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Chelsea Coady: Innovative approach to wetland and riparian area mapping gets more for less

This year, the Fish & Wildlife Compensation Program (FWCP) is funding 30 projects for a little over $2 million in our Peace Region.
During field data collection, the project team identified rare wetland types, like this calcareous wetland that could be listed provincially, demonstrating the power and importance of this new approach.


This year, the Fish & Wildlife Compensation Program (FWCP) is funding 30 projects for a little over $2 million in our Peace Region. Conservation and enhancement work can be expensive, so when innovative techniques and technology come along that get more for less, we take note. Such is the case with a recently completed three-year project, led by the Province of B.C., to map the location and classification of wetlands and riparian areas in the Williston and Dinosaur Reservoir watersheds.

Proving to get a whole lot more, for a whole lot less, the numbers from the predictive wetland and riparian mapping project are impressive. At a mere two cents per hectare, and with accurate inventory maps, the project has mapped more than 7.3 million hectares of land.

First, let’s back up. Why the need to map this habitat? Wetlands and riparian areas are typically rich in biodiversity, but they are threatened and diminishing on the landscape. Mapping and accurately classifying these areas is a critical first step to developing targets, plans, and priorities for their future restoration, protection, or enhancement.

The goal of the project, funded by the FWCP, was to determine the distribution, abundance, and connectivity of wetland and riparian areas. This is one of the actions outlined in the FWCP’s Riparian and Wetlands Action Plan. The FWCP is a partnership between BC Hydro, the Province of B.C., Fisheries and Oceans Canada, First Nations and public stakeholders to conserve and enhance fish and wildlife in watersheds impacted by existing BC Hydro dams.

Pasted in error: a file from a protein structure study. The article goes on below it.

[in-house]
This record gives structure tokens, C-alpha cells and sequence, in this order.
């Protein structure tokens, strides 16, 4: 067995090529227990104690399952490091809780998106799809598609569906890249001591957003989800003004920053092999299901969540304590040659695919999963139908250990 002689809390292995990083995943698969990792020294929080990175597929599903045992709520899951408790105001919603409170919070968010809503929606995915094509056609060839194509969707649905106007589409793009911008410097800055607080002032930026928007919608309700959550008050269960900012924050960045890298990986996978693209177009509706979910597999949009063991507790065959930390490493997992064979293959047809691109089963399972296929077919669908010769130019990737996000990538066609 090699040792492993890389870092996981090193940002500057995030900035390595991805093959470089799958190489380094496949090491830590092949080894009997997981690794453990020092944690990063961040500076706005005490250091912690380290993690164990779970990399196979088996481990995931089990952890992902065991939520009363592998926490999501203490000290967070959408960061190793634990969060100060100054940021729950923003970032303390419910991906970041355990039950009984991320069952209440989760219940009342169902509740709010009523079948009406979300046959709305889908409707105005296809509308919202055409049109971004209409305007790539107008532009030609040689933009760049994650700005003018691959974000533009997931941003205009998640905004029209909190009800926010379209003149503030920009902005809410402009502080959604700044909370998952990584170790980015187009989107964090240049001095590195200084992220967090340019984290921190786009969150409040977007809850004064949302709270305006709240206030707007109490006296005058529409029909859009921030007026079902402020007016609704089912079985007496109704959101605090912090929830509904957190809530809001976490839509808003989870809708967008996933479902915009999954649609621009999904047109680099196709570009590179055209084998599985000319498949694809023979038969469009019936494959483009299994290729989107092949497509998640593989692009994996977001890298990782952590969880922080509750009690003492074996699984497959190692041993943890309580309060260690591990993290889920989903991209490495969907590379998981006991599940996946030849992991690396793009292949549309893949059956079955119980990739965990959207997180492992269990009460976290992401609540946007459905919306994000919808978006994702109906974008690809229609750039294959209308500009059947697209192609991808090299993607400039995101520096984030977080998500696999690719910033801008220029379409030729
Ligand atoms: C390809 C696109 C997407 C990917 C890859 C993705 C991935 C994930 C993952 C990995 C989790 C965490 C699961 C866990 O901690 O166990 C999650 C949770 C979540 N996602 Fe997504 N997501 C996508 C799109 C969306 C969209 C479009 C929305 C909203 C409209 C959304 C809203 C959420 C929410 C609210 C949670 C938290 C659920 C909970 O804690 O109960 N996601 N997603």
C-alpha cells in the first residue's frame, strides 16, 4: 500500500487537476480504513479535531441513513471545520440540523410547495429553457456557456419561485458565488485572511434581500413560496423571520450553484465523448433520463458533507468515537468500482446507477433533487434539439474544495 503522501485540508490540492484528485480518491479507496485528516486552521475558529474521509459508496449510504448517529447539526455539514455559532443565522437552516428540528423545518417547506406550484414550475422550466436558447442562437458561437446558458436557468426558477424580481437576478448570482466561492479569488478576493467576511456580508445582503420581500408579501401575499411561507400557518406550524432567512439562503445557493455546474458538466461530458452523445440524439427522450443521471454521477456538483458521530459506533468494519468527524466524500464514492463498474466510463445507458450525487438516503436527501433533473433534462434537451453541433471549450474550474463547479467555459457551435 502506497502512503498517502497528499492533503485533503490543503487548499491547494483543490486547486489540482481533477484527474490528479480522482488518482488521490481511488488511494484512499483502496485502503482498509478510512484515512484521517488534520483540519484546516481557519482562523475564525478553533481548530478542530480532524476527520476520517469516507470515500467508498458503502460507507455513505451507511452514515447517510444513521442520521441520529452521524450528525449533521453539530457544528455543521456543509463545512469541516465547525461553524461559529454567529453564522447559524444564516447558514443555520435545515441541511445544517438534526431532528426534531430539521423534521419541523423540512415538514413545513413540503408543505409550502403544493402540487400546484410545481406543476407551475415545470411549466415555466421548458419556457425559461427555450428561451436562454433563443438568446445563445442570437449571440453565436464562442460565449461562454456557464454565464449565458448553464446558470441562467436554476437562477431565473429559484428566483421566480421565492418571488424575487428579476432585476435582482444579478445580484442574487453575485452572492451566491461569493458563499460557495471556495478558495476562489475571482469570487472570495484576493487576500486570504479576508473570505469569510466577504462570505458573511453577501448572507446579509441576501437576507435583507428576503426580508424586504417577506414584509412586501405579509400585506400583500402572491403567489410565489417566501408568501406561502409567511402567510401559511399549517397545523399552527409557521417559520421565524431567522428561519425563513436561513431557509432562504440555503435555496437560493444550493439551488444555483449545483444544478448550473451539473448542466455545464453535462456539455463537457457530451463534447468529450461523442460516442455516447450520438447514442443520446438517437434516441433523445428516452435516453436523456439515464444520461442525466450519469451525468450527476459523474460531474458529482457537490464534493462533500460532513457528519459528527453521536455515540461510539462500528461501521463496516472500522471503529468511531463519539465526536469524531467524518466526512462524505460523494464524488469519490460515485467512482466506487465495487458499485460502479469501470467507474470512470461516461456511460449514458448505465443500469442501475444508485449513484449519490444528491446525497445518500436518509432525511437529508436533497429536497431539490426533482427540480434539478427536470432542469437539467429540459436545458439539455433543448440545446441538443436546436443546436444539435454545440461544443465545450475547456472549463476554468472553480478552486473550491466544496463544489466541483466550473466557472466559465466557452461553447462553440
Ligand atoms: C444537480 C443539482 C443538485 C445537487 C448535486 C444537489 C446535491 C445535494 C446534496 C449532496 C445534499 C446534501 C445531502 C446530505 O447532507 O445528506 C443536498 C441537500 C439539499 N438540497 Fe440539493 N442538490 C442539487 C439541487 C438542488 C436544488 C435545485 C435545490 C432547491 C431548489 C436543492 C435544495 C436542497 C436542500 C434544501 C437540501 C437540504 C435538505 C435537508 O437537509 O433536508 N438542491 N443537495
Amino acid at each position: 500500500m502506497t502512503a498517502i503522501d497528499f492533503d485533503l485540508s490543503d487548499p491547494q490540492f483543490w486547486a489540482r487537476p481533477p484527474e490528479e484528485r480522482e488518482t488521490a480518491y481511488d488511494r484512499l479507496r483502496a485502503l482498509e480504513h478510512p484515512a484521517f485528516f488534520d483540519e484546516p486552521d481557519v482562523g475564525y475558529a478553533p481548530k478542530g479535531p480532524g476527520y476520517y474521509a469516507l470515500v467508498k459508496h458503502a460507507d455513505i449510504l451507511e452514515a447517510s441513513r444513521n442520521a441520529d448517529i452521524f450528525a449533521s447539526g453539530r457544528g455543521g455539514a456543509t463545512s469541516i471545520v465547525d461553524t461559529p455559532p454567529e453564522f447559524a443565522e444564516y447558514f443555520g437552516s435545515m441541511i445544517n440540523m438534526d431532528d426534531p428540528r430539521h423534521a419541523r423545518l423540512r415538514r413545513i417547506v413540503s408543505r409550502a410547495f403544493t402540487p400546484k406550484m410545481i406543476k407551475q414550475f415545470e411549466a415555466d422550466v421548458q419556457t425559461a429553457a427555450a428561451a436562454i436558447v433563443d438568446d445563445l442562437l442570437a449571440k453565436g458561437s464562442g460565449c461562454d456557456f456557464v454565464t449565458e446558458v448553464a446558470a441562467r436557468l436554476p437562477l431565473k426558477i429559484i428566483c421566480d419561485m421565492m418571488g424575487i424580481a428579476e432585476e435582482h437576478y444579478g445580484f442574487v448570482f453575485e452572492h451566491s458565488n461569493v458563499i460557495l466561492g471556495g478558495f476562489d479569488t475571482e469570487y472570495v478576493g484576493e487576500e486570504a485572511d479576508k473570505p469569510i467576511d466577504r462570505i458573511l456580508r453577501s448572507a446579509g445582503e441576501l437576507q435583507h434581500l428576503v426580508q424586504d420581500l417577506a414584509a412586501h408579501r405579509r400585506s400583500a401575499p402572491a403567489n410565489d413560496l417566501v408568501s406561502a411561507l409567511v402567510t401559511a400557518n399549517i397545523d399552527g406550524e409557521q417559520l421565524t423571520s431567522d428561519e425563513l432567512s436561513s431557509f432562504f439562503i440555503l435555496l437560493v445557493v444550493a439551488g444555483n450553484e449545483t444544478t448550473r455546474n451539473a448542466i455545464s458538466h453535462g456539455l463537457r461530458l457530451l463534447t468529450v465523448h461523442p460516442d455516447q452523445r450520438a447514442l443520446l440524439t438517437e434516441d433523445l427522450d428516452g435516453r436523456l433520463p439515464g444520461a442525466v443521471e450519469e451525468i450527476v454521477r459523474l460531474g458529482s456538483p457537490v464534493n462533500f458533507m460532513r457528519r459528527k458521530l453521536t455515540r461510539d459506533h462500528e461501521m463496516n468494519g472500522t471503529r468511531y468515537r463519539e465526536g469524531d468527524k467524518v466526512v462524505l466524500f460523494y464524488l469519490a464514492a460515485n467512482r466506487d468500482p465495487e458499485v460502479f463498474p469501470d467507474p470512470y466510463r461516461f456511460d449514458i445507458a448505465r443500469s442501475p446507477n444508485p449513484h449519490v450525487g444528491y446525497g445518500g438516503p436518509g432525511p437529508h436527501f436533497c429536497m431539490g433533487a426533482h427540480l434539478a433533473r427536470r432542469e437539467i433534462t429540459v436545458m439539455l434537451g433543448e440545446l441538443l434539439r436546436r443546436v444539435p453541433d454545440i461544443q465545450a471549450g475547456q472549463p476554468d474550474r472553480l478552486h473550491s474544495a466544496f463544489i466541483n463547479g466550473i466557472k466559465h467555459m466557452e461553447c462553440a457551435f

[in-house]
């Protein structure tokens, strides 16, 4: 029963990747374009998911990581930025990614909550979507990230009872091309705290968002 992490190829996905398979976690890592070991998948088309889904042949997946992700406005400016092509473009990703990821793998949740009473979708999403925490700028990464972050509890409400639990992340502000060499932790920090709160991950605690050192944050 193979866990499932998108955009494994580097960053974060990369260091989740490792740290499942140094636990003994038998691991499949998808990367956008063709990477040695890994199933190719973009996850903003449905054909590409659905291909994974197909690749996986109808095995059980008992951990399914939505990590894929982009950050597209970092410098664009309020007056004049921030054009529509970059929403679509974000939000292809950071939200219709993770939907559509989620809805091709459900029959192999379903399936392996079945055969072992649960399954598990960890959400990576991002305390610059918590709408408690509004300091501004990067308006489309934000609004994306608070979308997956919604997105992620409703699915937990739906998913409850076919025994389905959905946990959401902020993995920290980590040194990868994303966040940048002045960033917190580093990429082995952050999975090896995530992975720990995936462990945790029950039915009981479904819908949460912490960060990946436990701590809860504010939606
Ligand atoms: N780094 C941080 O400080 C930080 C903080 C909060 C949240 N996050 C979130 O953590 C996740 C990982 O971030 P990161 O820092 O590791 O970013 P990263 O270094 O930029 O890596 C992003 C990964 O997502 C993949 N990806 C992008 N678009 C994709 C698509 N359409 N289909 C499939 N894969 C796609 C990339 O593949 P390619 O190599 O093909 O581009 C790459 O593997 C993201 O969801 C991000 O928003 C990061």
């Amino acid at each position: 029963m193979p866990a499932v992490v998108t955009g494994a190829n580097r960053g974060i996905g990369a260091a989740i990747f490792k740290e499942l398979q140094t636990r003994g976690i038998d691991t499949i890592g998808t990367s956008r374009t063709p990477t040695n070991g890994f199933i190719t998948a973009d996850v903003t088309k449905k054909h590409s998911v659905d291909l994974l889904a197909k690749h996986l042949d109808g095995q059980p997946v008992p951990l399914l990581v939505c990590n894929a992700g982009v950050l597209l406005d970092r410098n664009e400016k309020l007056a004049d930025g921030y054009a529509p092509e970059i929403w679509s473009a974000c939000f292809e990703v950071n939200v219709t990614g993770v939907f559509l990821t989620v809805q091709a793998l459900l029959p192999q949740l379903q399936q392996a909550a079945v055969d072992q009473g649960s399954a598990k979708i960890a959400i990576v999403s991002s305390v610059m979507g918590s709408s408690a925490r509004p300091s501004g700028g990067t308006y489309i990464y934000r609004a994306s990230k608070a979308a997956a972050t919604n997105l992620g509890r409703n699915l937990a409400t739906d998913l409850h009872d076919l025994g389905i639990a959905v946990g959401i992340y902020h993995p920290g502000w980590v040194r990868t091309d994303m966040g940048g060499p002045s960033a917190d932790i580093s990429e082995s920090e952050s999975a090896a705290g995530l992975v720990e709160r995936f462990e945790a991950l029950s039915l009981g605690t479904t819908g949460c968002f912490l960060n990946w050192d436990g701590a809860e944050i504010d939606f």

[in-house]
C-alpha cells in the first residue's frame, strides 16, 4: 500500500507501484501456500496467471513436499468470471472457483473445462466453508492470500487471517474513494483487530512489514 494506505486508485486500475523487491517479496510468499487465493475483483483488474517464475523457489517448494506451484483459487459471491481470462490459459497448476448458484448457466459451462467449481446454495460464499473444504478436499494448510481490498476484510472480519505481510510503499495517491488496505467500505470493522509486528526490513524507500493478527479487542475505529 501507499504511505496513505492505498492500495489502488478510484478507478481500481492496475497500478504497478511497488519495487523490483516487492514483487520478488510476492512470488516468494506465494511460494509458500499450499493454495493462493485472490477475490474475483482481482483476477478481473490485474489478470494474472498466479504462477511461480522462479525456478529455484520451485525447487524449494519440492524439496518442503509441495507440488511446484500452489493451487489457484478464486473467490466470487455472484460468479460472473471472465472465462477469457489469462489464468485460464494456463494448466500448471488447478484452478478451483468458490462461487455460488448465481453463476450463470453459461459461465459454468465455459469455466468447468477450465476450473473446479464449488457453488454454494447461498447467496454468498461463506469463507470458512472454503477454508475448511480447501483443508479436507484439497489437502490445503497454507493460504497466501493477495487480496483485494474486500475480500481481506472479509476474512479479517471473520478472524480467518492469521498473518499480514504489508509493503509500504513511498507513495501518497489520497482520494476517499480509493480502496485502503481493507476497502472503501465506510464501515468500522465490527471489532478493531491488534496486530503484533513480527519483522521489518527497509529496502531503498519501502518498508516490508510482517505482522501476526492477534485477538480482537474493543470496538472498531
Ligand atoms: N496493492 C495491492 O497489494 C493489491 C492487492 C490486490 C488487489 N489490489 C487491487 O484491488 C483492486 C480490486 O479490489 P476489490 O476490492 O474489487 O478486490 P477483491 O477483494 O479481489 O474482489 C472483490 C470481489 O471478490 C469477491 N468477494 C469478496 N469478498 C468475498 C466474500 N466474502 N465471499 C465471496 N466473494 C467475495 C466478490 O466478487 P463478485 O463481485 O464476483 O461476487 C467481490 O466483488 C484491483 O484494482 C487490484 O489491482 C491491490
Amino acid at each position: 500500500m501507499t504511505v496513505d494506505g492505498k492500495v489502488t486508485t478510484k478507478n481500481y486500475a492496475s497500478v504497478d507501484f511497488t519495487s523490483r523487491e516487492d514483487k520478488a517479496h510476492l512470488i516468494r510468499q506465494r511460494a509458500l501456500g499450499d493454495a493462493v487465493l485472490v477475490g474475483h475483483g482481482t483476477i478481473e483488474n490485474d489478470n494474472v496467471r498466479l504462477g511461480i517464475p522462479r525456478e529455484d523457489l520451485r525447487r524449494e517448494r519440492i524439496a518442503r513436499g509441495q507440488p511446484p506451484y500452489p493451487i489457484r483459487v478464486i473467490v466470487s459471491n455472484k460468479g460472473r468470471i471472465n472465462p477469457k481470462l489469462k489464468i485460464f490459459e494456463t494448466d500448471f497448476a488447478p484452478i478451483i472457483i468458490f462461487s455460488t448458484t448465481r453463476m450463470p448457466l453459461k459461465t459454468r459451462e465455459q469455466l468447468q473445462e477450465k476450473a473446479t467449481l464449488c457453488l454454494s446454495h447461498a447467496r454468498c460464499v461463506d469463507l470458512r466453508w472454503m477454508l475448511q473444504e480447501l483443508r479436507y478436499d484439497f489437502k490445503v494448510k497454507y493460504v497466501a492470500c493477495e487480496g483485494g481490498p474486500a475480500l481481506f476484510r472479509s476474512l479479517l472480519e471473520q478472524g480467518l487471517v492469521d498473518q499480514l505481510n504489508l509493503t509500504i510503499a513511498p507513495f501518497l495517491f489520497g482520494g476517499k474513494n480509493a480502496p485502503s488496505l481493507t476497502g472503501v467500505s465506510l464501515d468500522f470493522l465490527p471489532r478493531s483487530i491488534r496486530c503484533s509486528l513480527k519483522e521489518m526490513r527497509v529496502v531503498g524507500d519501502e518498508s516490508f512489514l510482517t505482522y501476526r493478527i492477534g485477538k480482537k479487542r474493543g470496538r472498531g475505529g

The project team used the power of a machine-learning algorithm to predict where, and what type of, wetlands and riparian areas are likely to exist in the area. Expert air-photo interpretation was used with a large amount of spatial data to train the program. Data included satellite imagery of vegetation, topography, and historical climatic conditions. Finally, a total of 276 field sampling points were established to “ground-truth” the accuracy of this predictive mapping technique.

The result was the production of consistent, defensible, and repeatable maps with supporting documentation that improve current inventories at a fraction of the traditional inventory mapping costs.

The model results show that it can achieve 90 per cent accuracy for predicting locations of wetlands, terrestrial areas, and other water features. Currently this is the only ground truthed, predictive wetland classification map in this area that predicts different wetland classifications with 54 to 65 per cent accuracy. Nearly 264,000 hectares of wetland habitat was identified — 43 per cent more than current TRIM (Terrestrial Resource Inventory Management) data show. The model fully describes the wetland complex composition, and captures many smaller wetlands not in the TRIM dataset, and while in the field, the team was able to identify rare wetland types that could be listed provincially.

While exciting, the results are still preliminary and the model requires further refining. The Province of B.C. is currently in the second phase of this project, which aims collect more field data to improve the model accuracy. It will also develop tools to support use of the model by First Nations and stakeholders interested in wetland and riparian conservation. Please contact me at to learn more and access the model.

You do not have to develop a ground-breaking technique to help fish and wildlife, but if you have a project idea that aligns with one of our Actions Plans, then consider applying for one of our grants. Our annual grant application intake has just opened, and you are required to submit a Notice of Intent by September 7, 2018. I am here to help, and there’s lots of guidance to be found at You can also register now for a free online information session about our grants on August 29.